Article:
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While Fire Hydrant Failed, Home Fire Sprinklers Could Have Prevented Fire Death in Ashland

A fire hydrant failed while fire crews were on scene to battle an early morning house fire in the City of Ashland on Sunday, May 12, that claimed the life of one person. The fire hydrant was plugged with metal debris that kept it from functioning properly, so firefighters had to use valuable time to ready another fire hydrant.

According to Bob Kleinheinz, a former fire official who is now with the nonprofit Wisconsin Chapter of the National Fire Sprinkler Association (NFSA-WI), just a few seconds can make the difference in an occupant surviving a home fire.

“The home was almost completely engulfed in flames before fire crews even arrived on scene,” says Kleinheinz. “Had fire sprinklers been present in this home, they could have made the difference in a life being saved, controlling or extinguishing the fire while it was still small. And it all would have occurred well before fire crews arrived and even further before they determined that the first fire hydrant was not functioning properly.”

Fire sprinklers also protect firefighters responding to fires, preventing incidents such as those that occurred in this fire. Those incidents included the home’s main support beam buckling and a collapse of the first floor, which caused a firefighter to fall into the crawlspace. Fortunately, he escaped and was not harmed.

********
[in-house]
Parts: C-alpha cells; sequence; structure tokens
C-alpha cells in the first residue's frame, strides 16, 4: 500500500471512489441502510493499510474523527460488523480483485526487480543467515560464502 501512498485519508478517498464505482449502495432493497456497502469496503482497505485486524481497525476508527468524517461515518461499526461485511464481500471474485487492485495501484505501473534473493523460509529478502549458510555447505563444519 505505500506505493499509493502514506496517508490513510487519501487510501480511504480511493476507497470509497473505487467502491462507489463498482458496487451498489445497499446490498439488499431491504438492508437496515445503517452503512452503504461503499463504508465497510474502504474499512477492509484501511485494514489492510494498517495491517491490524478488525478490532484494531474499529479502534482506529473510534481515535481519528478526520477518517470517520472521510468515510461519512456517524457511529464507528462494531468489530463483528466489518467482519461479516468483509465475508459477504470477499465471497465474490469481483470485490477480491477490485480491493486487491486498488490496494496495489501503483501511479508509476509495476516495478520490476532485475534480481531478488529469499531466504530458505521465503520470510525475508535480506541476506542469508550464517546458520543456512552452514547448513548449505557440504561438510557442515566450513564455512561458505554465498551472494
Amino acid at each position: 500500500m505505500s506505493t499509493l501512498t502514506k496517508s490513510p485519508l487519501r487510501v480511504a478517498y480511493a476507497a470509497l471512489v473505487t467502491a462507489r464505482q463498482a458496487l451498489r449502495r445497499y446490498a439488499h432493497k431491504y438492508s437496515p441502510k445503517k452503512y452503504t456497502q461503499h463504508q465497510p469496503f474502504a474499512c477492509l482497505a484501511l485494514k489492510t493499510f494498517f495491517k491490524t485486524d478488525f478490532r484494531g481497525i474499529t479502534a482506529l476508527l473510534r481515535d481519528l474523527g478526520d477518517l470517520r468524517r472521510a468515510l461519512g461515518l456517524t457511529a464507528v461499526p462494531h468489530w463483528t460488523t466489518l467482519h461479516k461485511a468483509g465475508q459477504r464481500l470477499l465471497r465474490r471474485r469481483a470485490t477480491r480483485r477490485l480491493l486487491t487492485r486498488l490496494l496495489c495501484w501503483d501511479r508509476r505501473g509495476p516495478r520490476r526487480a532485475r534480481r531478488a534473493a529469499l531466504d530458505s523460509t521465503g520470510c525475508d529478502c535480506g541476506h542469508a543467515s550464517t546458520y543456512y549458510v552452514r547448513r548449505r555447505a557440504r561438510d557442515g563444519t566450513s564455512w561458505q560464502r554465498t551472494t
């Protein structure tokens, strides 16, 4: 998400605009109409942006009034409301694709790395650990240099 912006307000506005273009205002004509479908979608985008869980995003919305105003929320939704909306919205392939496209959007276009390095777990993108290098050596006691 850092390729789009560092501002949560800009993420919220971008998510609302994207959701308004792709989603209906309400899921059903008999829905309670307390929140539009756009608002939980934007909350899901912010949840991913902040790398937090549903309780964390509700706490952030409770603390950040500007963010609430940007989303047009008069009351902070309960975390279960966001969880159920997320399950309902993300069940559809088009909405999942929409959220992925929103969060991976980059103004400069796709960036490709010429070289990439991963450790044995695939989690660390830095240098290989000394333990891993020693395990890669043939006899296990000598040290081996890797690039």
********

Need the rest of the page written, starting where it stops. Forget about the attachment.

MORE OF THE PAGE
Research of national fire statistics from the National Fire Protection Association (NFPA) reports that installing both smoke alarms and a fire sprinkler system in a home reduces the risk of death in a fire by 82%, relative to having neither. However, the State of Wisconsin has not yet adopted the most recent national model fire and building codes from the NFPA and the International Code Council that require home fire sprinklers, which in turn prevents fire tragedies and fireground incidents from occurring.

“Many new homes across the U.S. are being built with home fire sprinkler systems in addition to smoke alarms. Wisconsin residents should request that the State’s codes provide the same level of protection from fire for new homes here in Wisconsin,” states Kleinheinz. “Since fire sprinklers are individually activated by heat and operate independently of smoke alarms, they control or extinguish a fire in its place of origin, keeping toxic smoke and fumes from spreading and allowing homeowners to escape safely without harm. Fire sprinklers should always be considered in addition to smoke alarms when building a new home because they save lives.”

“We offer condolences to the family and friends of the fire victim in Ashland,” adds Kleinheinz.

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